The division between dry land and water is also an important feature. If the solid surface of Earth were level, all of it would be under water (as in the planet of Robert Forward's science-fiction book "Flight of the Dragonfly"). In fact Earth has continents sticking out above the water, rocky slabs floating on top of deeper layers which slowly shift in a process known as plate tectonics.
Such shifts and related processes create earthquakes, sudden readjustments of the Earth's crust. The shifts rarely exceed a few meters, but they cause elastic waves to propagate throughout the body of the Earth. By studying those waves, we know that Earth consists of concentric layers. Down to about 35 km (values vary) is the lighter rocky crust, below it to 2890 km the denser mantle, in which several layers are distinguished. Below that is the dense, liquid core, believed (from its density) to be mainly iron, and in its middle the solid inner core of radius 1220 km, or maybe more.
Apart from composition two factors dominate the interior. One is the pressure, caused by the weight of overlying layers: because of it, any borehole significantly deeper than 15 km is likely to be crushed. The huge weight also causes Earth (and other planetary bodies and satellites larger than about 500 km) to be spherical: faced by such huge weight, it makes little difference whether the planet consists of solid rock or of liquid.
The other factor is temperature: as volcanoes and deep mines suggest, the deeper one goes, the hotter the Earth is. The heating seems to be confined to the mantle and caused by the small amount of radioactive uranium, thorium and potassium, elements whose decay time is billions of years. If the rate of heating had continued deeper, material may have turned to gas and caused instability and upheaval (as might have happened in the early Earth, when radioactive aluminum 26 provided extra heating). The radioactive energy production is small: but remember, if you stand on 1 square meter of the ground, all the heat produced in the column of the crust and upper mantle below this area can only escape through that area!
The atmosphere of the Earth is a complex system, in constant motion as it helps remove solar heat from the ground and return it to space. Its lower layers are compressed by those above, so its density drops by half about every 5 km in altitude, a number which changes somewhat with local temperature. Its composition is about 78% nitrogen, 21% oxygen and 1% argon, an inert gas. Oxygen is of course essential to creatures such as us: but it would not be present if plant life did not exist on Earth. Oxygen is a reactive substance, and if it were not constantly replenished by plants (which separate it from CO2), it would quickly dwindle and disappear.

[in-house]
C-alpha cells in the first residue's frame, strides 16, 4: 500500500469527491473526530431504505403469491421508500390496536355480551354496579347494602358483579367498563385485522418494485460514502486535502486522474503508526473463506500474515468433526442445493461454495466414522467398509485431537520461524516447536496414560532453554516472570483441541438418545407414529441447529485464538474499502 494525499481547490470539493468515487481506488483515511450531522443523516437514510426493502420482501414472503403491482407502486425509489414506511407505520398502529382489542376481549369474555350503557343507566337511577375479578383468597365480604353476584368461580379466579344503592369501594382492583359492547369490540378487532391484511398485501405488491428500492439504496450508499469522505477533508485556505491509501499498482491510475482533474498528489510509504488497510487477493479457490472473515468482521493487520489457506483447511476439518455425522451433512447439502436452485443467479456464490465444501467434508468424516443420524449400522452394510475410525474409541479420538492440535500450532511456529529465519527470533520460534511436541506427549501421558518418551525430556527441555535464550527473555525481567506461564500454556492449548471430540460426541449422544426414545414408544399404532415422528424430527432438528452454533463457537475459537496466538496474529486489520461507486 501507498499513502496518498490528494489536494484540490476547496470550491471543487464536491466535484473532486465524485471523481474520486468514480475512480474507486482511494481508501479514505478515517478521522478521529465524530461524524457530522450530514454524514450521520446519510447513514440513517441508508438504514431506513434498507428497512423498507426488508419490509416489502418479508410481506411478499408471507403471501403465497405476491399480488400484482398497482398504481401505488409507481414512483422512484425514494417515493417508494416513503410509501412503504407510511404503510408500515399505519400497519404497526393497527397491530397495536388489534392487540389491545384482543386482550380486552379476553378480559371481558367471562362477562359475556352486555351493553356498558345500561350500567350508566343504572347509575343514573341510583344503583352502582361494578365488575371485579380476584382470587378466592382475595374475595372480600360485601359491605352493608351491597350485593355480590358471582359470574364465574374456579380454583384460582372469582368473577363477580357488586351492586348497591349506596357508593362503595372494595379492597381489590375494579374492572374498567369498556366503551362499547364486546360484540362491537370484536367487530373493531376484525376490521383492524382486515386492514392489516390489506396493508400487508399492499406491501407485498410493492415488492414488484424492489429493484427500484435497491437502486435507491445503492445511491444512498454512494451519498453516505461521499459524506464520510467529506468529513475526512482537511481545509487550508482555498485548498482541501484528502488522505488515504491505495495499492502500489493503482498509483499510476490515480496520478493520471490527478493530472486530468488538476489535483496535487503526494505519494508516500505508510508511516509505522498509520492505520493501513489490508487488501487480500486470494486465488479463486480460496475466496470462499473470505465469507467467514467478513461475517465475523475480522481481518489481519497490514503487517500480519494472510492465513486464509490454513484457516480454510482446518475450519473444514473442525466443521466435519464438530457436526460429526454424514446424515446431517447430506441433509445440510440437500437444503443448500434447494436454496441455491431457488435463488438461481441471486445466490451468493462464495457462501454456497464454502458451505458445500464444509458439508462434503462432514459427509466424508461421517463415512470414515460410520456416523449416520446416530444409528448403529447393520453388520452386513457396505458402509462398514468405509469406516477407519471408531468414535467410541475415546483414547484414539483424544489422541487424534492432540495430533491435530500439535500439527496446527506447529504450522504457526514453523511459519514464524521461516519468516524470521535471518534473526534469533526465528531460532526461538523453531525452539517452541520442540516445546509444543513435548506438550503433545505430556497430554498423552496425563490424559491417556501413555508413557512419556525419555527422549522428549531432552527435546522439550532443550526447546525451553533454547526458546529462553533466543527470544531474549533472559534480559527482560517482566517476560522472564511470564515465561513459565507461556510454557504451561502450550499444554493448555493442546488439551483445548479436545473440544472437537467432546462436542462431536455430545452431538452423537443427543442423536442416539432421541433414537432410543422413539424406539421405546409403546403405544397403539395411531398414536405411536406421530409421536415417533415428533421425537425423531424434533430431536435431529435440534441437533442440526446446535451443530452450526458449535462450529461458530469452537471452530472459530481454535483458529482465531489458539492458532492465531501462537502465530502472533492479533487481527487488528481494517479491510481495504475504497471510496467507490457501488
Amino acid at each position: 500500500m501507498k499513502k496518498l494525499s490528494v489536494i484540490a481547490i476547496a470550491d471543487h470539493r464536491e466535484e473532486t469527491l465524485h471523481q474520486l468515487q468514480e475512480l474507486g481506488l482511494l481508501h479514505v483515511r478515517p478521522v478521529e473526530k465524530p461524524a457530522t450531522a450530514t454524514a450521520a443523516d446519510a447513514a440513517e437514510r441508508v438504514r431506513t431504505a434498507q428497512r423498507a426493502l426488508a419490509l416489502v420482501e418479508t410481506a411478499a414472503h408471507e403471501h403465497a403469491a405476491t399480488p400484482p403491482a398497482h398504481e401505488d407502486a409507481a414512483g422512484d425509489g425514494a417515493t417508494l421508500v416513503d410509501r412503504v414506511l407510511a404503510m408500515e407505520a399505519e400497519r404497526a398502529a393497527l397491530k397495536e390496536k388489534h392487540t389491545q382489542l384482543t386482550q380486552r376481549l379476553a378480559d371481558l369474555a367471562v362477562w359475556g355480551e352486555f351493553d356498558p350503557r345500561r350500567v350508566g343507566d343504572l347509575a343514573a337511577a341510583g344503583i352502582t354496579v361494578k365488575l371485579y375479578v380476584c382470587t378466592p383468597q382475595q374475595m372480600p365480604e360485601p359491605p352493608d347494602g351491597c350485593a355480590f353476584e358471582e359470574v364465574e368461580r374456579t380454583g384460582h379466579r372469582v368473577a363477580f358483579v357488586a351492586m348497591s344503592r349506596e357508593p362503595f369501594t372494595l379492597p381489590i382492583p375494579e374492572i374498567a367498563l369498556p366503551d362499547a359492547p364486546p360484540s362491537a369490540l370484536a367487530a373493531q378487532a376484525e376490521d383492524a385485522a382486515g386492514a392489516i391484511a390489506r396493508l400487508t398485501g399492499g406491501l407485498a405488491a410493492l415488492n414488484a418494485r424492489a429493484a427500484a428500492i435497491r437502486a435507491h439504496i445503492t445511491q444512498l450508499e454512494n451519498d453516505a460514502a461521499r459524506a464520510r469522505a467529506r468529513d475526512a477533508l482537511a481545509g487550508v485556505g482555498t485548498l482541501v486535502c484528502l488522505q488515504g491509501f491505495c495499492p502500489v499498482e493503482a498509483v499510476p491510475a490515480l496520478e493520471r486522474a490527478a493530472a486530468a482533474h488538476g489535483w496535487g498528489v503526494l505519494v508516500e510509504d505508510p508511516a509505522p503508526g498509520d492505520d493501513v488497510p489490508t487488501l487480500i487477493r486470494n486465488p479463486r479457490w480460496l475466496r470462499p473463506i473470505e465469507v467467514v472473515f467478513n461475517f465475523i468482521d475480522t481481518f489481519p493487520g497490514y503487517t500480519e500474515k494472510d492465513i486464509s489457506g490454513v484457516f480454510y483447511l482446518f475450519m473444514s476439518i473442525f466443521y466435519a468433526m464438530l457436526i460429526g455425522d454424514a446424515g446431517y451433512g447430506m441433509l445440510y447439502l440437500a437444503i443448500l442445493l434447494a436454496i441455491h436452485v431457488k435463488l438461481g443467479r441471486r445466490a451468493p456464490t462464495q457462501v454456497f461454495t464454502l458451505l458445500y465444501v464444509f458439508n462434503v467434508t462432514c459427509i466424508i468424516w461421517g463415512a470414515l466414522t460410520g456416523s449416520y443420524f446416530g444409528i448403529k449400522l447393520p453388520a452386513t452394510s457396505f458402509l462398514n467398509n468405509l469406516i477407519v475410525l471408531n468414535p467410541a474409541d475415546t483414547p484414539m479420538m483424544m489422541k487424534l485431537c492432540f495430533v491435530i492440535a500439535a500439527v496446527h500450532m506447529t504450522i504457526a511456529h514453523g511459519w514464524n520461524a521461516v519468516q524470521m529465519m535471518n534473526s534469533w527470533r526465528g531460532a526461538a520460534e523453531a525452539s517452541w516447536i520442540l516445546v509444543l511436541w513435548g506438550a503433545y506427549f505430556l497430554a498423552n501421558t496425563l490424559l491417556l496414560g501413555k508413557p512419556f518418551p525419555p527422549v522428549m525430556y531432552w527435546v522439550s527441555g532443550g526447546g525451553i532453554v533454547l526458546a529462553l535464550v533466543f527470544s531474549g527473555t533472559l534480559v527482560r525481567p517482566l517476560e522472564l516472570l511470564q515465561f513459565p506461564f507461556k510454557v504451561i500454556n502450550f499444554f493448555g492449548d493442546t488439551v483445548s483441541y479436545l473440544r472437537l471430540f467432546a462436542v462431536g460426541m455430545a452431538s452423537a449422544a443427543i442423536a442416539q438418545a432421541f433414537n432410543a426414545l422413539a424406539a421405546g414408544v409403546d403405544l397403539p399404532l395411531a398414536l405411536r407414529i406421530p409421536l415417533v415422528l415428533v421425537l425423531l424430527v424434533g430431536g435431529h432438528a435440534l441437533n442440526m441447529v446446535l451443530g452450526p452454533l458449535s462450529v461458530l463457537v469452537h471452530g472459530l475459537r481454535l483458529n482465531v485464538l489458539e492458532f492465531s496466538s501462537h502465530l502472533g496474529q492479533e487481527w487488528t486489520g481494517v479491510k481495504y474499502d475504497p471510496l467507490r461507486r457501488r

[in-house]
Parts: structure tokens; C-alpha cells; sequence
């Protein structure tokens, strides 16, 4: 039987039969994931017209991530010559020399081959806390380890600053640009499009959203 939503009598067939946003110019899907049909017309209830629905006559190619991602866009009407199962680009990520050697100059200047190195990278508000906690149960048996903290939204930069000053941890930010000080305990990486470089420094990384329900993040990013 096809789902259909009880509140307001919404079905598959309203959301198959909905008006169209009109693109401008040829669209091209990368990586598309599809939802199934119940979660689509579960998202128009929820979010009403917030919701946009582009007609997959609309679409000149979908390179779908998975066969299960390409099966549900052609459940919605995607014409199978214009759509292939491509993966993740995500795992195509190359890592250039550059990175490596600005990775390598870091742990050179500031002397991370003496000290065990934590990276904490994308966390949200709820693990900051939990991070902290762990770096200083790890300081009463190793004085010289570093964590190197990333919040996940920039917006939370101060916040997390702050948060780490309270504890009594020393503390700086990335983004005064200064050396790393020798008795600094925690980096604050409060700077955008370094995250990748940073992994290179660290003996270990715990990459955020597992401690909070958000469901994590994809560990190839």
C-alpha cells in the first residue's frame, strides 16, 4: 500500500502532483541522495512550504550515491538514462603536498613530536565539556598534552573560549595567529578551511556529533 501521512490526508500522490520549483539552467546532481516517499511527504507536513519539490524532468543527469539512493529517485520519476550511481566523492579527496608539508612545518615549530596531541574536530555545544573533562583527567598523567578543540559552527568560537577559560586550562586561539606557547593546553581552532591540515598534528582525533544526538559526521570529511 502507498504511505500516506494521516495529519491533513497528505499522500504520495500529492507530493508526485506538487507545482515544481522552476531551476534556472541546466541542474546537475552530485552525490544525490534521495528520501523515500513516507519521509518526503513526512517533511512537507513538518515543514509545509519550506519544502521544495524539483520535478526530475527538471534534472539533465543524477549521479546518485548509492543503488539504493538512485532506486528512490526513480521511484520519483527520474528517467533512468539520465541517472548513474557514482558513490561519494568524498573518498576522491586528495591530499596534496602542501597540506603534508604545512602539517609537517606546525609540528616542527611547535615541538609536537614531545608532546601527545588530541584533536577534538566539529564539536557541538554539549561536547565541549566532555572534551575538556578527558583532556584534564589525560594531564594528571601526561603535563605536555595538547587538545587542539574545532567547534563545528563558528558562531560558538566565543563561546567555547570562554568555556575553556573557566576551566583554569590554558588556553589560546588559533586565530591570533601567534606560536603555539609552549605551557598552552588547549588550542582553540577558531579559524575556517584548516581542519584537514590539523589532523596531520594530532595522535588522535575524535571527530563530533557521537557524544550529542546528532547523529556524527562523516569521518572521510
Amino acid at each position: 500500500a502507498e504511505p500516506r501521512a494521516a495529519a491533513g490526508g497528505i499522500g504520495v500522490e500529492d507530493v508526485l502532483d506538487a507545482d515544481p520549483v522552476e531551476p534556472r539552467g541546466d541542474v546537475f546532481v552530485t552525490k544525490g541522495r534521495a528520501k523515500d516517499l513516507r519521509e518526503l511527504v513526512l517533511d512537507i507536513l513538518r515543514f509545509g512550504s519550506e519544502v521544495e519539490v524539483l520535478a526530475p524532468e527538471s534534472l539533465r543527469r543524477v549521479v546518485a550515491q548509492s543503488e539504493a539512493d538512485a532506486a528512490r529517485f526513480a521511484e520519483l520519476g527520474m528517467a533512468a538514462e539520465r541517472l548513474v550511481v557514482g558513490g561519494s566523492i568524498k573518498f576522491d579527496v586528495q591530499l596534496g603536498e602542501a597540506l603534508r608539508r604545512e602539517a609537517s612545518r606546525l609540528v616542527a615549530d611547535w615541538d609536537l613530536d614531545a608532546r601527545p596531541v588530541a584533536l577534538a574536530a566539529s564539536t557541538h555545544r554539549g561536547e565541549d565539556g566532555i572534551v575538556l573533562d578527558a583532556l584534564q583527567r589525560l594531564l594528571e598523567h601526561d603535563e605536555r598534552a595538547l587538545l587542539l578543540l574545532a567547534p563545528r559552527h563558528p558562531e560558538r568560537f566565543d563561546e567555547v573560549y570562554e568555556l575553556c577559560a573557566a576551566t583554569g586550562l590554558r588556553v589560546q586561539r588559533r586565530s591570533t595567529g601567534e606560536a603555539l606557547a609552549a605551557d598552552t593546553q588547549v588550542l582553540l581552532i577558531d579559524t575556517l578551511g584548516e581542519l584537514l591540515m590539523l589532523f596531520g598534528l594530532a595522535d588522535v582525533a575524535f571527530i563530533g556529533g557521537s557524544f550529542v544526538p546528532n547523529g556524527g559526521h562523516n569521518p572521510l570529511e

Life has constantly modified Earth--also tying up carbon dioxide in coral and limestone, also because its vegetation greatly reduces erosion. Does life exist elsewhere in the universe--perhaps, intelligent life, too? No one knows for sure.
One condition would be finding an earthlike planet at the right distance from its sun. Extra-solar planets have been detected, but because of observational constraints, they are generally much bigger than Earth ("Jupiters") and much closer to their stars. However, even given the proper condition--barring a scenario resembling the one in the Bible--how likely is it for life to emerge spontaneously, from nonliving material? No one knows, because even the simplest life on Earth has enormously complex chemistry. If life arose here (rather than being imported--another possibility), then the earliest stages of its evolution are extinct.
At least one book has suggested that life is a lucky accident (Rare Earth : Why Complex Life Is Uncommon in the Universe by Peter Douglas Ward and Donald Brownlee, Springer Verlag NY 2000). Maybe future study will clarify this question, but until this happens, we better be careful with the way we handle our planet, because it is not impossible we are the only life, at least within communication range.
Two other distinguishing features of Earth are its moon and magnetism. They will not be discussed in details, because such discussions exist in other parts of this web-page collection.
The Moon is distinguished by having a mass of more than 1% of the Earth's; other planetary satellites are much smaller compared to their planet (except for small Pluto). The unaided eye of any human observer on Mars should be able to tell apart the Earth and its Moon. More about the Earth's satellite can be found in three sections, starting here.
A historical review of the Earth's magnetism is given in "The Great Magnet, the Earth" (first of many sections), and an even larger overview of the region of space dominated by that magnetism is in "The Exploration of the Earth's Magnetosphere."